Some people think that they have coverage and they can make as many claims as they want. This is perhaps true up to a point but things can get ugly after that. Premiums are set based on the information provided at the time of purchase. When new information comes to light, the underwriters reconsider the risks and prices. They may even feel that they don’t want to insure the vehicle anymore.
They have to make a choice just like everyone else and they have to be profitable just like any other business. Companies naturally prefer that their customers never get into trouble and keep paying premiums. But they equally know that compensating customers and involved third parties for damages and injuries is part of the business and they vary in seriousness.
First thing underwriters look at after a claim is that was it your fault. When it is made after an Act of God event like weather related damages they cannot really penalize their customers for it. Rates may go up mainly because they start taking future bad weather conditions and possible losses they may suffer into account.
Also, there are accidents that weren’t your fault. In such cases, it would be best if you could recoup the losses from the insurers’ of the drivers who caused the crash. Then, there is no reason for yours to get involved. If yours ends up paying for the damages they would put it down as a claim and it would probably affect renewal rates.
And many of them don’t get alarmed after just one incident even it was your fault, especially if you had a good driving history before. That is why they are comfortable selling Accident Forgiveness Coverage that promises not to increase the premium after the first one.
Nevertheless every one of them counts when they consider keeping a policyholder or offloading. Companies are known to pull out of an entire region or raise their rates substantially due to too many weather related losses they suffered.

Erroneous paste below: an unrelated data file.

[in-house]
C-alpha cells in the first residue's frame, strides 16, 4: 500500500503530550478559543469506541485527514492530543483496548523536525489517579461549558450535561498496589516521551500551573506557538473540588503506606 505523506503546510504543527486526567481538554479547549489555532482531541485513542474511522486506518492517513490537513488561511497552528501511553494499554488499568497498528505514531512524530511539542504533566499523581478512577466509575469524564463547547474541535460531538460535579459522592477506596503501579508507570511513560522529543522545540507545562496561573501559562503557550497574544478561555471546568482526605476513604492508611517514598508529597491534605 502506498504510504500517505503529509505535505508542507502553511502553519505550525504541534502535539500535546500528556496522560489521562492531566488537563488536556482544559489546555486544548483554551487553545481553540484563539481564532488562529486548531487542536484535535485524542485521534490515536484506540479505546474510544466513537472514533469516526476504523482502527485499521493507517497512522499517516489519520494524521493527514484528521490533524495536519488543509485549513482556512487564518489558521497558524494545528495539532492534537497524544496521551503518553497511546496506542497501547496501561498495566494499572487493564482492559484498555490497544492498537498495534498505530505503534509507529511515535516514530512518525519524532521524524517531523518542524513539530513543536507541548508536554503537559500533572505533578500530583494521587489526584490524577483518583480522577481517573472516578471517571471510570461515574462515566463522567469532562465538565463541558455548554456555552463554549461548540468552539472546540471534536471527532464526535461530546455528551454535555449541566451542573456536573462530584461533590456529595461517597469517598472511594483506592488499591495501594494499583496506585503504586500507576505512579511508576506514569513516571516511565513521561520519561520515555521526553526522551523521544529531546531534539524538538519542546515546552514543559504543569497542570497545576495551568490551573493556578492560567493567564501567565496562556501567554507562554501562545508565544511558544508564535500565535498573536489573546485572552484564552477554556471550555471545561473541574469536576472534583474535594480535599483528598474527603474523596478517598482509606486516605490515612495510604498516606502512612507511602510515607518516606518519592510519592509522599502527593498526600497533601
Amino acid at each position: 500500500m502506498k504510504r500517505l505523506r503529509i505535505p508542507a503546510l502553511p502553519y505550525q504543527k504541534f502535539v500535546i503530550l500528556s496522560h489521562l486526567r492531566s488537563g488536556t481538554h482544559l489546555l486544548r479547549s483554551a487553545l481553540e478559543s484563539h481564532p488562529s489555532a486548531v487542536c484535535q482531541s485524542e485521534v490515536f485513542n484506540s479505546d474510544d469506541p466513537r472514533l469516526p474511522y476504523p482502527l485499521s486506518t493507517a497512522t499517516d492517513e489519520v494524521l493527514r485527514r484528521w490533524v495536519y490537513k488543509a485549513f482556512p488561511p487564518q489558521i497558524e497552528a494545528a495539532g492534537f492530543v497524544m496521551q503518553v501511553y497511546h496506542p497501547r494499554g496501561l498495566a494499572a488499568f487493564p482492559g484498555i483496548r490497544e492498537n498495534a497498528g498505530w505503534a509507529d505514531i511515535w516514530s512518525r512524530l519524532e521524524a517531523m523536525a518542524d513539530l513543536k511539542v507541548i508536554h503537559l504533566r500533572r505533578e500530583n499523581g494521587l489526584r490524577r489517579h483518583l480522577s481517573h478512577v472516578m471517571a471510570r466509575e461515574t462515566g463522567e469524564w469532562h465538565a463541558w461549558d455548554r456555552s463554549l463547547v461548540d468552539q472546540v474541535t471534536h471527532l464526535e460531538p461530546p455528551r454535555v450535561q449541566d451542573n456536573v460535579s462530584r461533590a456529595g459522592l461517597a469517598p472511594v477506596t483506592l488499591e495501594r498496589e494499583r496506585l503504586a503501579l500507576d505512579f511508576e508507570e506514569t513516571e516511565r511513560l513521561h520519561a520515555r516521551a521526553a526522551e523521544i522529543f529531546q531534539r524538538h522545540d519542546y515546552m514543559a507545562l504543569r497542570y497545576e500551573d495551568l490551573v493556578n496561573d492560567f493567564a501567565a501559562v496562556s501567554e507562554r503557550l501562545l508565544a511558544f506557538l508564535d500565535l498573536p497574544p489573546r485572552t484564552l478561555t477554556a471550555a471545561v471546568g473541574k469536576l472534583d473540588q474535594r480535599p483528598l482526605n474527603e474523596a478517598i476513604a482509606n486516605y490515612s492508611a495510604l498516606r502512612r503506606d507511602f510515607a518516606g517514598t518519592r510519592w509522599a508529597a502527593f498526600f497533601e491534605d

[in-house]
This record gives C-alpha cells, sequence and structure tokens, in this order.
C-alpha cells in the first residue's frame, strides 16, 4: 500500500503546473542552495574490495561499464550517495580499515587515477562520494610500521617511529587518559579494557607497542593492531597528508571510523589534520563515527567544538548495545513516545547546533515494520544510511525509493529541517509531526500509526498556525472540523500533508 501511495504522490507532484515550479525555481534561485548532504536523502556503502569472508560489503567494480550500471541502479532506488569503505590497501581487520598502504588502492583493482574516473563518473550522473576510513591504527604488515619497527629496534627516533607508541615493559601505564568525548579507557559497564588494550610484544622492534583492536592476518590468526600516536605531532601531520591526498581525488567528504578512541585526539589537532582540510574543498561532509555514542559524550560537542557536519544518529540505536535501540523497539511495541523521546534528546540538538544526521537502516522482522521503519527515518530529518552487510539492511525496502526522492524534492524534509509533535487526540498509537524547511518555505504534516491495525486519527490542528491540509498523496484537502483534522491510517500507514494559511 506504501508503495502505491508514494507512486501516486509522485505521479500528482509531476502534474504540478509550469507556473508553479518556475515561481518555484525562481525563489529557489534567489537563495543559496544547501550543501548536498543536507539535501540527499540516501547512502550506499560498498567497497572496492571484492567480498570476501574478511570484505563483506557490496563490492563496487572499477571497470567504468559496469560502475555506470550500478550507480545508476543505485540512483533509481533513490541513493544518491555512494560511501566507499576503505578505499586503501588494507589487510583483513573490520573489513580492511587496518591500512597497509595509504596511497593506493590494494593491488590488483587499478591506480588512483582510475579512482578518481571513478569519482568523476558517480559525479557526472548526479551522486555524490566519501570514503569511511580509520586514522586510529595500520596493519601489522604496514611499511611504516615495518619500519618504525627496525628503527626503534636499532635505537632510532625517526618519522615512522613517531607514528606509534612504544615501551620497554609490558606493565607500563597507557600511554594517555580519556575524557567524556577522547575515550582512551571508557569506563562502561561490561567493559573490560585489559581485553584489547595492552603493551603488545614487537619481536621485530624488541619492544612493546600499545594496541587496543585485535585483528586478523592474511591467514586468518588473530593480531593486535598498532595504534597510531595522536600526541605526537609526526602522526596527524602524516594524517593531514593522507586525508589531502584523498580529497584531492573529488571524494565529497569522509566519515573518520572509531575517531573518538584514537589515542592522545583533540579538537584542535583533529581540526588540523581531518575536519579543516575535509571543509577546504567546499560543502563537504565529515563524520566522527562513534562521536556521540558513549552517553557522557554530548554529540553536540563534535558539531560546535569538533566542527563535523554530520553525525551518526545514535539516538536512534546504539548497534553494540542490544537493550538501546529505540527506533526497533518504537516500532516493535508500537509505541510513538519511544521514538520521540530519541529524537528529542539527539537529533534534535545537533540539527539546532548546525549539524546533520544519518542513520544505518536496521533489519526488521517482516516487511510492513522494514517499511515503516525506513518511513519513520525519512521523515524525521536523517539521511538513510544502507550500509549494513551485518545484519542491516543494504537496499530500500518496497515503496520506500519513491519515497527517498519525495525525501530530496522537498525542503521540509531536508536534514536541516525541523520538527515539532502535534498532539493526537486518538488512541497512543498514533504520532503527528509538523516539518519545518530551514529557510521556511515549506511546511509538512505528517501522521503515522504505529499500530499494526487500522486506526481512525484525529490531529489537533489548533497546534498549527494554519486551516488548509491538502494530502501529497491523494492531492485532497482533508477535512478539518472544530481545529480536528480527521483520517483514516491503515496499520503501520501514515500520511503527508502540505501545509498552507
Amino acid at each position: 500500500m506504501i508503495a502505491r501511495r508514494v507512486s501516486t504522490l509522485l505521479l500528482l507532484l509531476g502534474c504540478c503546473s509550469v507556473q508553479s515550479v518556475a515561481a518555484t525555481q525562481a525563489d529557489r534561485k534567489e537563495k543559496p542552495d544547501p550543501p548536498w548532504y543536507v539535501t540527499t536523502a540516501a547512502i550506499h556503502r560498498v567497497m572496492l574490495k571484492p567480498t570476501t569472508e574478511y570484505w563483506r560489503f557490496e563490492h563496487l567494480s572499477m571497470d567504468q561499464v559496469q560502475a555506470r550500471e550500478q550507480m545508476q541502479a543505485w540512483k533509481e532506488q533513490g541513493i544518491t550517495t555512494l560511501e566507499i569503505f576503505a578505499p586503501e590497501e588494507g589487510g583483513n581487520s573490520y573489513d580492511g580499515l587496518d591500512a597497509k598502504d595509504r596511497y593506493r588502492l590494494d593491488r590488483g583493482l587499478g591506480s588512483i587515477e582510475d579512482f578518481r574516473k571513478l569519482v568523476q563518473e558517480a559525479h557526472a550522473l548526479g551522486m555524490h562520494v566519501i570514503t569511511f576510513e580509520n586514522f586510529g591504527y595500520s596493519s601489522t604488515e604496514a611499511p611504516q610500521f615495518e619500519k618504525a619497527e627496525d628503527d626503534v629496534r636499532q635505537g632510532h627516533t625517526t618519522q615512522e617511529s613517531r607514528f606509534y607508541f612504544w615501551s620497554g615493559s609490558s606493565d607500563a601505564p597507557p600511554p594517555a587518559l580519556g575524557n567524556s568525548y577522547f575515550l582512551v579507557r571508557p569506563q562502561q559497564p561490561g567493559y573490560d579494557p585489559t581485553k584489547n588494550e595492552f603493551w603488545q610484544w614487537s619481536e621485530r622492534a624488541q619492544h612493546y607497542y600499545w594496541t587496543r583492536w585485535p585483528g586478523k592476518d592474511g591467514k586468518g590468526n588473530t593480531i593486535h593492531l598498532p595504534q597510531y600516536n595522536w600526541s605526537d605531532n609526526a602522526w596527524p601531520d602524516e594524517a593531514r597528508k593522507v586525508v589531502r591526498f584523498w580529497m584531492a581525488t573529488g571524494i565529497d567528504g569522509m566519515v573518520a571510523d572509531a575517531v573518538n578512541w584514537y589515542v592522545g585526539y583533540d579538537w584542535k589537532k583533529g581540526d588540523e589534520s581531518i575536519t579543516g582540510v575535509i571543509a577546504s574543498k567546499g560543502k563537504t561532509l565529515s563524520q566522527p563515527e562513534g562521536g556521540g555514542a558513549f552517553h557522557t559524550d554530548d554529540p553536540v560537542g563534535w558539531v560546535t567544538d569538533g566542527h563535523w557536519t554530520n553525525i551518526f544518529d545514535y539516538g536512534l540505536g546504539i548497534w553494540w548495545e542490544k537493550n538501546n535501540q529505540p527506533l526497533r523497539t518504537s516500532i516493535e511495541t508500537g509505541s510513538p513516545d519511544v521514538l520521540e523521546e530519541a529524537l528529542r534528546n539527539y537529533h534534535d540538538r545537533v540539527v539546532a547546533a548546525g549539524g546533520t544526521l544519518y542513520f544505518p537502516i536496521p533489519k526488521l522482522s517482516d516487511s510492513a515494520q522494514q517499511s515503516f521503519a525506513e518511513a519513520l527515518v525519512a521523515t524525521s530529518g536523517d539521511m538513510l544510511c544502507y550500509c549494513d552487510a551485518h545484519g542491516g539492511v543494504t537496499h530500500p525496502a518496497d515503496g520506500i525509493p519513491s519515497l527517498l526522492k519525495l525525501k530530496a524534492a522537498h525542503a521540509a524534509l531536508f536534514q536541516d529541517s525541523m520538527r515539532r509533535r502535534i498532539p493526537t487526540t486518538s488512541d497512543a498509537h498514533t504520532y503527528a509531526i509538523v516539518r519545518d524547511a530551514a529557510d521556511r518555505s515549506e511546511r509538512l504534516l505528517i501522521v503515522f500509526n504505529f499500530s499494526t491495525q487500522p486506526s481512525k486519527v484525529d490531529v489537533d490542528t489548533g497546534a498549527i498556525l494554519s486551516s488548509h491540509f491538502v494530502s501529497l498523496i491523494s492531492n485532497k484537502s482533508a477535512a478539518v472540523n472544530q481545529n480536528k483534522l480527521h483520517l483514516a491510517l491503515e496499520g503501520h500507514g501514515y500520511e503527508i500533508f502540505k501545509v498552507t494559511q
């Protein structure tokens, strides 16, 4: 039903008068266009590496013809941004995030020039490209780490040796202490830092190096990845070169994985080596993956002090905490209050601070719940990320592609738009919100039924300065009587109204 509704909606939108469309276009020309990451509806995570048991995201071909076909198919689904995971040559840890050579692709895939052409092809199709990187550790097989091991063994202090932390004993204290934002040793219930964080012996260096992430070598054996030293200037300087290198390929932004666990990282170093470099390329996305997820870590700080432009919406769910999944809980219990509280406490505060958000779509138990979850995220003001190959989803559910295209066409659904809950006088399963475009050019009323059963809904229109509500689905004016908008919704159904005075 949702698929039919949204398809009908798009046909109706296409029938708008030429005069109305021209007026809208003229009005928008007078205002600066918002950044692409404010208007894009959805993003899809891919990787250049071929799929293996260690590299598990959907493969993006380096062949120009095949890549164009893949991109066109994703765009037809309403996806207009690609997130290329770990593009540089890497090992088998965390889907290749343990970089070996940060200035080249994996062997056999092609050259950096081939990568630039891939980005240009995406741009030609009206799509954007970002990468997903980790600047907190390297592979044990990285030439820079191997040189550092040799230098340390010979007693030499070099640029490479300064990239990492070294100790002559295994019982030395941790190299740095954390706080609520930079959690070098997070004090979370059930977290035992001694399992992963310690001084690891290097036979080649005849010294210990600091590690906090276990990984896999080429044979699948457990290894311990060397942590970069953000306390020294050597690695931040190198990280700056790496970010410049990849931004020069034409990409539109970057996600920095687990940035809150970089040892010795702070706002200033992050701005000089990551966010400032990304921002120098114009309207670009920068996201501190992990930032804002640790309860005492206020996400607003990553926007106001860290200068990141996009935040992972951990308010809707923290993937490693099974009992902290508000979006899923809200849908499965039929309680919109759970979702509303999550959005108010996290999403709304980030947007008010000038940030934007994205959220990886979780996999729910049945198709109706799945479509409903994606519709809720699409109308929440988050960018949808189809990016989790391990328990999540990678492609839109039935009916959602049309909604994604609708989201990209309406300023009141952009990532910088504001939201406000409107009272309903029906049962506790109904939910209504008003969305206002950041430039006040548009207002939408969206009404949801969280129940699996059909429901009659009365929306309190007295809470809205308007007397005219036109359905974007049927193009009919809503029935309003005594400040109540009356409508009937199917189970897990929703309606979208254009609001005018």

Some people think that they should ask compensation for every little thing to get their money’s worth. This may prove to be a wrong decision, especially when the numbers start adding up. Particularly, young drivers should try to avoid bothering their carriers with small losses because they would usually come back as premium increase, if not refusal to renew.
The number and frequency of claims are key factors affecting insurers’ decision not to renew a policy. However, It is fair to say that at fault accidents are the most likely ones that can lead to a decision to stop insuring you.
Essentially, the decision depends on many factors including the carrier, state regulations and profitability. An established company wouldn’t worry much when it comes to dropping a few high-risk policyholders. In the same way, there are carriers who are specialized in high-risk market. When the former would choose to give up on a driver the latter may prefer increasing their already high rates.
As a general rule, two at fault accidents in a short space of time can easily lead to cancellation of a policy, probably at renewal. But various combinations may do the trick too. Even 2 or 3 negligible incidents may result in a drop especially if they were in a short space of time.
One good news is that most of them would wait until the end of the term to drop coverage and they would give you enough notice to find a replacement. Once it is more than 60 days old, it is harder to cancel it. Most states allow providers to terminate coverage that are less than 60 days old, even without a reason.
It is hard to say how many claims result in cancellation or non-renewal of a policy. But it isn’t all about the size. Number is as important as well as how long it took you to make them. Essentially, that decision rest with the carrier and they are different too. That is why it isn’t the end of the road when one company shows you the door. You can probably get insured again with a little work even though you would probably pay a lot more.